However, like in most cases, the crisis encouraged a new way of thinking, nudging some entrepreneurs to innovate and reveal new business possibilities the Internet can enable.

This is how Web 2.0 companies have emerged.  

→ The Characteristics of Web 2.0

Web designer and UX expert Darcy DiNucci was the first to coin the Web 2.0 term in 1999. In 2004, Tim O’Reilly and Dale Dougherty, the co-founders of the O’Reilly media, held the first Web 2.0 conference, which brought attention to the new phenomenon.

Compared to Web 1.0, Web 2.0 focuses on

  • Interactivity
  • User-generated content
  • Bi-directional communication and data sharing
  • Dynamic content, responsive to user input
  • API for self-usage

Think about platforms such as Pinterest, Facebook, and Instagram, where people can create content and interact with other users.

Web 2.0 is what we know and use today. Blogs, podcasts, social media platforms, dating apps, SaaS companies, and wikis would have been impossible without Web 2.0.

However, emerging technologies, such as blockchain technology, motivate innovators and entrepreneurs to envision and build a new way of interacting online. And this new way is called Web3.

→ The Characteristics of Web3

According to the Web 3.0 Landscape Report by a16z, Web 1.0, an era that lasted from the 1980s through the early 2000s, Internet services were built on open protocols.

This situation resulted in a stable environment for everyone to build the Internet ecosystem. From the mid-2000s to the present, companies built a second layer of proprietary, closed protocols on top of the Internet’s open protocols.

The report states:

“This has been a period of centralization, as for-profit tech companies—most notably Google, Apple, Facebook, and Amazon—built software and services that rapidly outpaced the capabilities of open protocols.”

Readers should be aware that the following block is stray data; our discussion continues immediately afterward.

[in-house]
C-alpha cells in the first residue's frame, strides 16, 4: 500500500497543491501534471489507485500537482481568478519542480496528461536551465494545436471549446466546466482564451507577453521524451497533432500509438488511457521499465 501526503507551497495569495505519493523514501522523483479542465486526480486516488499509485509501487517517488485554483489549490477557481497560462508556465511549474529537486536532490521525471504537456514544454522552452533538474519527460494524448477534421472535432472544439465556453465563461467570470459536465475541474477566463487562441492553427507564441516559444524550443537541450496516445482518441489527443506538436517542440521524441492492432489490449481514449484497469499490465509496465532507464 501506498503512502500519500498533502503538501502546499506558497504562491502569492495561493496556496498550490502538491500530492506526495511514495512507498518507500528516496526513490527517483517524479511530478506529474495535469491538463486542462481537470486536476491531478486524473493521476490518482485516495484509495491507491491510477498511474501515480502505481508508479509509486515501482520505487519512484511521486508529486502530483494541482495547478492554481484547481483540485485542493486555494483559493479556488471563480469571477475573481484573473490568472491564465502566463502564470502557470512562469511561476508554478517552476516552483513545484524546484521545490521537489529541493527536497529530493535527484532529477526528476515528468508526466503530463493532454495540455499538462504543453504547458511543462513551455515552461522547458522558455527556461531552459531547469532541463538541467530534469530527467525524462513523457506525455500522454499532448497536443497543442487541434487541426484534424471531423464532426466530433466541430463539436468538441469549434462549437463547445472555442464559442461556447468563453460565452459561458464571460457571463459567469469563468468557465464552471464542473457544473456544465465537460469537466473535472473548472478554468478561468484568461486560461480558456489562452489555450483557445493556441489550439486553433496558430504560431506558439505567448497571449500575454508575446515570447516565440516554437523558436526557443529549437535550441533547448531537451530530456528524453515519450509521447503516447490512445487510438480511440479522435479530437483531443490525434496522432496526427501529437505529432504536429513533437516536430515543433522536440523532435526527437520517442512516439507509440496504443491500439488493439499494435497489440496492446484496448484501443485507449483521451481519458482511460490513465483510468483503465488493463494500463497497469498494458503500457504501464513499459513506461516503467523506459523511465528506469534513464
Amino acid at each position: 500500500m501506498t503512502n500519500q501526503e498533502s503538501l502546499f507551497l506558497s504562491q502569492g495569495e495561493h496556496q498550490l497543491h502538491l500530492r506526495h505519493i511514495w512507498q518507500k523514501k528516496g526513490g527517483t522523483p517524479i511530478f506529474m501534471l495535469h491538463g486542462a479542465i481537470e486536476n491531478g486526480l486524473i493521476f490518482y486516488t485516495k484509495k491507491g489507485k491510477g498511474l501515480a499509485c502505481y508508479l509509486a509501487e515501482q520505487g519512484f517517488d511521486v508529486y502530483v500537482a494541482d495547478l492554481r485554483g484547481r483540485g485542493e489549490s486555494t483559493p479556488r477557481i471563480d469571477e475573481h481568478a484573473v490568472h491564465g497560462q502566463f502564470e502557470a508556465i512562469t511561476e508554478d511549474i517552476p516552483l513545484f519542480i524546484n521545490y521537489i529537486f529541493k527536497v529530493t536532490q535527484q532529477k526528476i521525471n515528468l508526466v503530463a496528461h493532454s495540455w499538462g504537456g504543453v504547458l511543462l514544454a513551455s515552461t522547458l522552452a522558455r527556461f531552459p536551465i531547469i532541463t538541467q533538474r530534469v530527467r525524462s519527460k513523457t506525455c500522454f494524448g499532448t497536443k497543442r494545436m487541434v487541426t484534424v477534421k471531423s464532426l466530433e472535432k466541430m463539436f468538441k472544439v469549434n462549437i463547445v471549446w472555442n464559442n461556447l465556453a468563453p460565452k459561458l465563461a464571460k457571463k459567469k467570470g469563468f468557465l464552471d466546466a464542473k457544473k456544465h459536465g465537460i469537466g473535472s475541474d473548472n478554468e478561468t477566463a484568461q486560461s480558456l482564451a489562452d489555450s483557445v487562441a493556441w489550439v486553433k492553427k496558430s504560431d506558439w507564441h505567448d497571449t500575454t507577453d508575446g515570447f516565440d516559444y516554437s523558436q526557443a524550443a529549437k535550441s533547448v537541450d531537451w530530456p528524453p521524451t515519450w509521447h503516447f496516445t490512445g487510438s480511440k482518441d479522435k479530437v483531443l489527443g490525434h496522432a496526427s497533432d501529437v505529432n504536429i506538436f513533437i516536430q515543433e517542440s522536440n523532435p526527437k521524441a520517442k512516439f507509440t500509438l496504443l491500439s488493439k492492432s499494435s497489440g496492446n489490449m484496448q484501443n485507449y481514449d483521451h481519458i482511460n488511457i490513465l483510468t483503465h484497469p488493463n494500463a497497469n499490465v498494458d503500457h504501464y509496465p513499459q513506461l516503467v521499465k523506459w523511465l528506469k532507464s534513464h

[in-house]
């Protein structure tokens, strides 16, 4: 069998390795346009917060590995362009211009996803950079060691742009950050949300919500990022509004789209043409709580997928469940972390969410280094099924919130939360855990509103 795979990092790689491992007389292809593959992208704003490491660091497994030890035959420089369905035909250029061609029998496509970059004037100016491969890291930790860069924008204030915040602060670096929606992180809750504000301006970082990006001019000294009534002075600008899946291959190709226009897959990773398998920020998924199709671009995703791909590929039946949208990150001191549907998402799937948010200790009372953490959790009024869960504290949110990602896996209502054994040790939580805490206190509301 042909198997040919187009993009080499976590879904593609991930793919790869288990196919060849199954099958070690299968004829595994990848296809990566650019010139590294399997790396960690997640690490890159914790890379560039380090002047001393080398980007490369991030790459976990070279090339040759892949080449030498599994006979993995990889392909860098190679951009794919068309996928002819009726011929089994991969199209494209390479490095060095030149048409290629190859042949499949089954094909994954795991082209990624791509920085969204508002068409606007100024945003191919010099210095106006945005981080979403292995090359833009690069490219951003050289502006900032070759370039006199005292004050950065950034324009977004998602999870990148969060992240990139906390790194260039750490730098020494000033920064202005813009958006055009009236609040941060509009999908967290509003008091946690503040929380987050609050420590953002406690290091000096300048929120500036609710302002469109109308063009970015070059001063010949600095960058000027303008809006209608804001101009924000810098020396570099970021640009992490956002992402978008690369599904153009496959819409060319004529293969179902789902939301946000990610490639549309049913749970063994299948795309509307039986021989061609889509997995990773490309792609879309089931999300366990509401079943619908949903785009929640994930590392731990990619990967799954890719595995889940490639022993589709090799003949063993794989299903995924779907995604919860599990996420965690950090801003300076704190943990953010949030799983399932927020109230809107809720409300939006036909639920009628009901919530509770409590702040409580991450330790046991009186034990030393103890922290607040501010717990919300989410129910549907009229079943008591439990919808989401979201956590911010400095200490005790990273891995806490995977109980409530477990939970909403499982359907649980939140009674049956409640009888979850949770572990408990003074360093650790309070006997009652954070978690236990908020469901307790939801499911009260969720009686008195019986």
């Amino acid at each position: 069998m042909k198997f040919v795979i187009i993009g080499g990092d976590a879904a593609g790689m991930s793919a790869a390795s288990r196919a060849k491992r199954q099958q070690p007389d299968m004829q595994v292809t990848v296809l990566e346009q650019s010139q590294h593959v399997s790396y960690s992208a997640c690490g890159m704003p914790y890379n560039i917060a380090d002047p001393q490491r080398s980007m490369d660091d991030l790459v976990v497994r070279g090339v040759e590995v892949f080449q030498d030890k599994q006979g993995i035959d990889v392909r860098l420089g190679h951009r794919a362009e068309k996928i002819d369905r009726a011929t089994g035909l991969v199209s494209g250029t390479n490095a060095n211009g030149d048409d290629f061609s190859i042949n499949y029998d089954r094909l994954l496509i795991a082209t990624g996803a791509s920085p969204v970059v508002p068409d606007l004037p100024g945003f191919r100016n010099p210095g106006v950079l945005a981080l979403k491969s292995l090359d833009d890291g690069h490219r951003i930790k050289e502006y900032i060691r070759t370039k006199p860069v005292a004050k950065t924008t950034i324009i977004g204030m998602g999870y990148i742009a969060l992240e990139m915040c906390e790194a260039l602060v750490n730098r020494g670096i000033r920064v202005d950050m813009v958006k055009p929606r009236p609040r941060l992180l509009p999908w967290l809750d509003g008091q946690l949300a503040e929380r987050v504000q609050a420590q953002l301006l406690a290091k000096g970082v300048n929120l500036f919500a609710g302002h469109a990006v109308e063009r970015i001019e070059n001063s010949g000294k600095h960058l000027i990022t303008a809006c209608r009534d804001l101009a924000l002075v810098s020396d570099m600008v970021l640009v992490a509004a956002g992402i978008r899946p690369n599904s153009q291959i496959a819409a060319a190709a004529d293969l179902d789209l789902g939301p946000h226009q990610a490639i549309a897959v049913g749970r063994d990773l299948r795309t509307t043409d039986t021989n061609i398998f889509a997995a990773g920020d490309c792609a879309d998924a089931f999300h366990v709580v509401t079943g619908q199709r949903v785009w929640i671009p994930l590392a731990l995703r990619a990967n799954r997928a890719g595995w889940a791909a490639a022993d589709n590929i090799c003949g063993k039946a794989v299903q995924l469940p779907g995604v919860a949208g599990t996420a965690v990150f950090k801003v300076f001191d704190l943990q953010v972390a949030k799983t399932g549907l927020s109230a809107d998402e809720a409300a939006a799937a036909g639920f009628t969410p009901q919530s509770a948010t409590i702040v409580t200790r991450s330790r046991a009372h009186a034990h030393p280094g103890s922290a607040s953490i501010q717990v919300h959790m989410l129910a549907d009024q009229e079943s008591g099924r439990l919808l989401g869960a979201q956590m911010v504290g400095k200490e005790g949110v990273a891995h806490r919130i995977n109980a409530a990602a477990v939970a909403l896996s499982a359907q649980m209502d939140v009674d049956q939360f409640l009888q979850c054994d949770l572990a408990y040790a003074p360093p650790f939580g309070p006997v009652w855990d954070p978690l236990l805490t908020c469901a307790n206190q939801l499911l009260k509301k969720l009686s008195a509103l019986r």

The report continues by highlighting: 

“However, in many cases, these closed protocols are not tech companies’ core business: individuals don’t pay Google to use Gmail, but instead Gmail feeds into Google’s core business of collecting data and selling ads. This is the world of Web 2.0.”

And although we’re in the early stages of developing a new way of doing things online, web3 aims to incentivize and reward communities for maintaining and developing core infrastructure.

According to the a16z Policy Agenda:

“Web3—a group of technologies that encompasses blockchain, cryptographic protocols, digital assets, decentralized finance, and social platforms, NFTs, and DAOs—is the third generation of the internet.”

Web3 involves building a decentralized, ubiquitous, permissionless, and trustless Internet:

>> Decentralized: Web 2.0 is based on storing information at a fixed location, generally on a single server. In other words, Internet giants such as Google and Meta control the users’ data. With Web3, though, information can be stored in multiple locations simultaneously, this way being decentralized. In other words, this can break the massive databases currently held by tech giants.

>> Ubiquitous: On web3, users can access information anywhere and anytime via various devices. Apart from computers, smartphones, and tablets, the list includes Internet of Things devices.

>> Permissionless and trustless: You don’t need third-party intermediaries on Web3. Thanks to blockchain technology, peer-to-peer networks, decentralized apps (dApps), and smart contracts, everyone will be able to participate without authorization from a governing body.

It’s worth noting that these are only a few Web3 characteristics that will make it unique from everything we’ve experienced before. And although it’s still early to predict how Web3 will look, it’s obvious that we’re on the verge of accessing an entirely new way of interacting online.